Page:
If the School is in a position to respond earlier than this deadline, this would be appreciated.
In accordance with the Academic Appeal Regulations (Taught Programmes) all information submitted by the School will be shared with the members of the FSAC (and, if the student appeals the FSAC decision, members of the CSAC), the student and their representative. The School should ensure that all other students’ names and personal information are redacted and the information complies with the University guidance on data protection.
It should also be noted that most information supplied could be requested at a later date as part of a Subject Access Request under Data Protection or a response to a complaint to the Northern Ireland Public Services Ombudsman (NIPSO); therefore, Schools are advised to forward all relevant information to the FSAC as part of the response to the appeal.
The FSAC will normally meet in March, July and September each year (following the three main diets of examinations). Ad hoc meetings will also be scheduled if waiting for the next scheduled meeting would be detrimental to the student. The meeting may be held electronically. The FSAC will consider the student’s appeal and the School’s response on the paperwork alone so the School’s response must include all relevant information required by the FSAC to make its decision.
Whilst the Appeals and Complaints team will advise on the procedure and attend the FSAC as a secretary, it is the School’s responsibility for convening the FSAC and ensuring that the Committee is quorate. The FSAC comprises the Faculty Pro-Vice-Chancellor (PVC) (or nominee, who is a senior academic) and two colleagues at least one of whom is an academic member of staff.
The student will receive a copy of the School’s response and a copy of the Record of the FSAC Meeting setting out the FSAC’s decision.
The FSAC may:
*Where matters are referred back to the Chair of the Board of Examiners for consideration, a full meeting of the Board is not required. However, the Chair should normally consult with at least two members of the Board e.g. the External Examiner and the Director of Education, when reconsidering appeals. A record of decisions made through this process must be kept as an addendum to the minutes of the original Board of Examiners meeting.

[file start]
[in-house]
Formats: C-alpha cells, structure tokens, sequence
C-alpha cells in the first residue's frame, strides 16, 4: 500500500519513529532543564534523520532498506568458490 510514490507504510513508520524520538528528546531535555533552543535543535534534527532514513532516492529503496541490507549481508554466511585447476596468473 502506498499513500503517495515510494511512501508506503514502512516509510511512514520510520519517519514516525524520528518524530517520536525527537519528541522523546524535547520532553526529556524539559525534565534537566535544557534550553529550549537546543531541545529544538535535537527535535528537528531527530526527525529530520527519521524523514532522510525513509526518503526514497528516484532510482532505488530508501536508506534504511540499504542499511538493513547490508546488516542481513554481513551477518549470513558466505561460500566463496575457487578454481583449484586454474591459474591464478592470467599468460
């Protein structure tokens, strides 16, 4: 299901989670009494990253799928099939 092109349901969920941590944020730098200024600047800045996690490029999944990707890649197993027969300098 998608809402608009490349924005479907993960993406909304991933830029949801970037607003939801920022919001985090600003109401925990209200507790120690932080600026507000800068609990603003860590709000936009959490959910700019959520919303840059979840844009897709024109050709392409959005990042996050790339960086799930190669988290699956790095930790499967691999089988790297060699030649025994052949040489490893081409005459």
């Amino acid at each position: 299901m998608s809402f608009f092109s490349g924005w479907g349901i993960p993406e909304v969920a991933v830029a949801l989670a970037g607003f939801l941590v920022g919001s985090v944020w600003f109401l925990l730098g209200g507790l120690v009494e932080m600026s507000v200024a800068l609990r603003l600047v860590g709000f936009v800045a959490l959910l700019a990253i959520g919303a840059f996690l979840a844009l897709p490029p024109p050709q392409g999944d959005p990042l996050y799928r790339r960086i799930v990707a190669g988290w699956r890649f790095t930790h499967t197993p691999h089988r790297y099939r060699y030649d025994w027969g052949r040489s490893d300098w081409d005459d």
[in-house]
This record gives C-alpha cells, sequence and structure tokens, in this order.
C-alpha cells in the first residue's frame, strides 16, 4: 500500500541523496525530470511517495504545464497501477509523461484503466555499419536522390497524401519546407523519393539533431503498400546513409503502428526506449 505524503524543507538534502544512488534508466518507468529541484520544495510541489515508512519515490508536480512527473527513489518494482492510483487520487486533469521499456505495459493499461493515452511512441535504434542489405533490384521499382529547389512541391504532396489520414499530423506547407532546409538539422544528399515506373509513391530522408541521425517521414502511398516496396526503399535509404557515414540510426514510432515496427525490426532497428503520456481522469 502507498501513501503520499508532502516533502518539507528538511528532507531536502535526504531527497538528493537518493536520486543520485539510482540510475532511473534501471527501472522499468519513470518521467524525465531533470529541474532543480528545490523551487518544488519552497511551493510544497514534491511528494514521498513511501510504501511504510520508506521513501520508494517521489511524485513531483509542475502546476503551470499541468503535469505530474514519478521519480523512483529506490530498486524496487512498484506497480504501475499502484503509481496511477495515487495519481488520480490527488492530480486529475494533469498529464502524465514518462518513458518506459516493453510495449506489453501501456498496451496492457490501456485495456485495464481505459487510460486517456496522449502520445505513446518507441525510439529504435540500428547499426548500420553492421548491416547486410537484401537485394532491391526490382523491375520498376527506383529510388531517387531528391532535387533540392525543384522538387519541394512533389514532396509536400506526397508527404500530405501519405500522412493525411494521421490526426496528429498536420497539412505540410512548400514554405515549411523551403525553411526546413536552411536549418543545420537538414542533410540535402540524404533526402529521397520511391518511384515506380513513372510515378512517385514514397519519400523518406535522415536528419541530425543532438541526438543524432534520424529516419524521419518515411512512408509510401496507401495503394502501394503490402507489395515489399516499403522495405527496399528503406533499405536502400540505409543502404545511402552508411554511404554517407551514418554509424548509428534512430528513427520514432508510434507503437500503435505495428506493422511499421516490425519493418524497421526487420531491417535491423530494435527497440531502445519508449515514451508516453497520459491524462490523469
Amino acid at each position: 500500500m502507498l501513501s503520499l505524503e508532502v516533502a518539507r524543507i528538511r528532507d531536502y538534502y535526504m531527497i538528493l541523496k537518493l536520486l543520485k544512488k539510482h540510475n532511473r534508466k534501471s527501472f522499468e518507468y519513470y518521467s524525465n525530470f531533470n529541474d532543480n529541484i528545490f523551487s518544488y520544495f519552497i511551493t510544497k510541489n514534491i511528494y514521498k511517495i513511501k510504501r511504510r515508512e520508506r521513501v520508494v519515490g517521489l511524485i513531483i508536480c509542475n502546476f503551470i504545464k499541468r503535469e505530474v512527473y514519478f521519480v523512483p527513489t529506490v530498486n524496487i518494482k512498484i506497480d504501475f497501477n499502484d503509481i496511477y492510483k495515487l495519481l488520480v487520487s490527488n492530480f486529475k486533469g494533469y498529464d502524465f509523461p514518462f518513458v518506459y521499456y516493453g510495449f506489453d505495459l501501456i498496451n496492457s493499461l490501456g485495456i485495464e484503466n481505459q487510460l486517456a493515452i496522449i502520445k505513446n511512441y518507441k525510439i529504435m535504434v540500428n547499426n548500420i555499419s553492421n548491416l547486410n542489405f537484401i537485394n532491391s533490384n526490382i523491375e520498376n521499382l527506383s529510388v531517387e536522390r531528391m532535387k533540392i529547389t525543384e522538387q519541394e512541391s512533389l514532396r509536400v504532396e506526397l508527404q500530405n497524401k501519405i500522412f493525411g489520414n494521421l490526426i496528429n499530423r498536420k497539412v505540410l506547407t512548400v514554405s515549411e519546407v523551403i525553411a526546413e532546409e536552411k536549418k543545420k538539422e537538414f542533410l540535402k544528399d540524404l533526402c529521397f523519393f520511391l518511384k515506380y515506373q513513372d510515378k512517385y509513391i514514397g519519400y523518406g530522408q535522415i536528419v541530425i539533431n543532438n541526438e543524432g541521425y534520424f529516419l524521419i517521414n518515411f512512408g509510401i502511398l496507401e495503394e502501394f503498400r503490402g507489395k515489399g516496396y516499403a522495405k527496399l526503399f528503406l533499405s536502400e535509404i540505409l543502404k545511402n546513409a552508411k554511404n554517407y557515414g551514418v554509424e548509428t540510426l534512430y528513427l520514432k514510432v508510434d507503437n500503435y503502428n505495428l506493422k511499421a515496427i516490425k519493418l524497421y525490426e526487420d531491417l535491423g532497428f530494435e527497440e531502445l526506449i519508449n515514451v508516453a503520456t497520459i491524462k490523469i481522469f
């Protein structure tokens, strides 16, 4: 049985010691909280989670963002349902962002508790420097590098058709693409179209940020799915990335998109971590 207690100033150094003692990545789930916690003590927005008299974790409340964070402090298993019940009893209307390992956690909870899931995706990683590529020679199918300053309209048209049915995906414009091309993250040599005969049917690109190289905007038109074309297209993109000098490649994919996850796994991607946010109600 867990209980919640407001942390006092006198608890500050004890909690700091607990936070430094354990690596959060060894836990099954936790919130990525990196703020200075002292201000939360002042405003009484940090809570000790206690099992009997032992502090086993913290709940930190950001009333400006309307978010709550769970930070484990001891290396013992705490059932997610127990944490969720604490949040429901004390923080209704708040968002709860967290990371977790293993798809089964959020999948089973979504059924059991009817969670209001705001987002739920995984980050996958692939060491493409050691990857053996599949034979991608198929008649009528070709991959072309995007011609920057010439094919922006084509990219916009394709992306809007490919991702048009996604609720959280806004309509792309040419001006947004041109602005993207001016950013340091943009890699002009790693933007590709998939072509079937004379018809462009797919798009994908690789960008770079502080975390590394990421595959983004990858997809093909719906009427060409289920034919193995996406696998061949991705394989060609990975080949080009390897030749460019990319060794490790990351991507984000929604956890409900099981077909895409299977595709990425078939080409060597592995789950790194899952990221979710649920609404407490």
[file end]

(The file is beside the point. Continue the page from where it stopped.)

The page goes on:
In exceptional circumstances, the FSAC may refer the case to the CSAC for consideration with the student present. There is no appeal against a referral to the CSAC.
The CSAC will normally meet in April, August and October each year. However, ad hoc meetings will also be scheduled if waiting for the next scheduled meeting would be detrimental to the student.
A student who is dissatisfied with the decision of the FSAC may appeal on grounds to the CSAC. The student will be invited to present their appeal at a meeting of the CSAC. A representative from the School will be required to attend to provide additional information to the CSAC if necessary. The School will not normally be required to submit a further written response; however, the School representative will be expected to be able to answer questions about the School's procedures and practices, the student's programme of study and have knowledge of the student's academic appeal.
Academic Affairs will inform the student and staff member of the date and time of the appeal hearing normally five working days in advance of the CSAC hearing and will attempt to schedule the appeals from each School together. However, due to a number of factors we may not have the flexibility to move the times of appeal hearings. Many factors must be taken into account when scheduling appeals (such as the composition of Committees and the availability of members) and we would, therefore, ask for the co-operation and patience of all staff.
Where the time between the first attempt at an examination and the resit is tight and a student’s progress may be impacted, it may be necessary to convene a CSAC at short notice (for example, between semester two examinations and the August resits). Academic Affairs will give as much notice as possible.